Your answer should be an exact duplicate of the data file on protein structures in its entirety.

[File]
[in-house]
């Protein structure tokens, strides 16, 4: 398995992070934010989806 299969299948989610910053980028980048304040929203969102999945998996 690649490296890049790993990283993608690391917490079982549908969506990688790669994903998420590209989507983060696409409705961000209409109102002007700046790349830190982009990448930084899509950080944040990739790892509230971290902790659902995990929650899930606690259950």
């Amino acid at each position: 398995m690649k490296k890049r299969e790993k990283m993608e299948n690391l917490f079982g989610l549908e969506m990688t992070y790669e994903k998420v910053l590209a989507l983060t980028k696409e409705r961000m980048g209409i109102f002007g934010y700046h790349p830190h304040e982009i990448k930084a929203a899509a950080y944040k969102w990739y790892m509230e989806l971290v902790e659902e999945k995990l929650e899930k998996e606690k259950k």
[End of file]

[in-house]
């Protein structure tokens, strides 16, 4: 398995992070934010989806 299969299948989610910053980028980048304040929203969102999945998996 690649490296890049790993990283993608690391917490079982549908969506990688790669994903998420590209989507983060696409409705961000209409109102002007700046790349830190982009990448930084899509950080944040990739790892509230971290902790659902995990929650899930606690259950």
């Amino acid at each position: 398995m690649k490296k890049r299969e790993k990283m993608e299948n690391l917490f079982g989610l549908e969506m990688t992070y790669e994903k998420v910053l590209a989507l983060t980028k696409e409705r961000m980048g209409i109102f002007g934010y700046h790349p830190h304040e982009i990448k930084a929203a899509a950080y944040k969102w990739y790892m509230e989806l971290v902790e659902e999945k995990l929650e899930k998996e606690k259950k």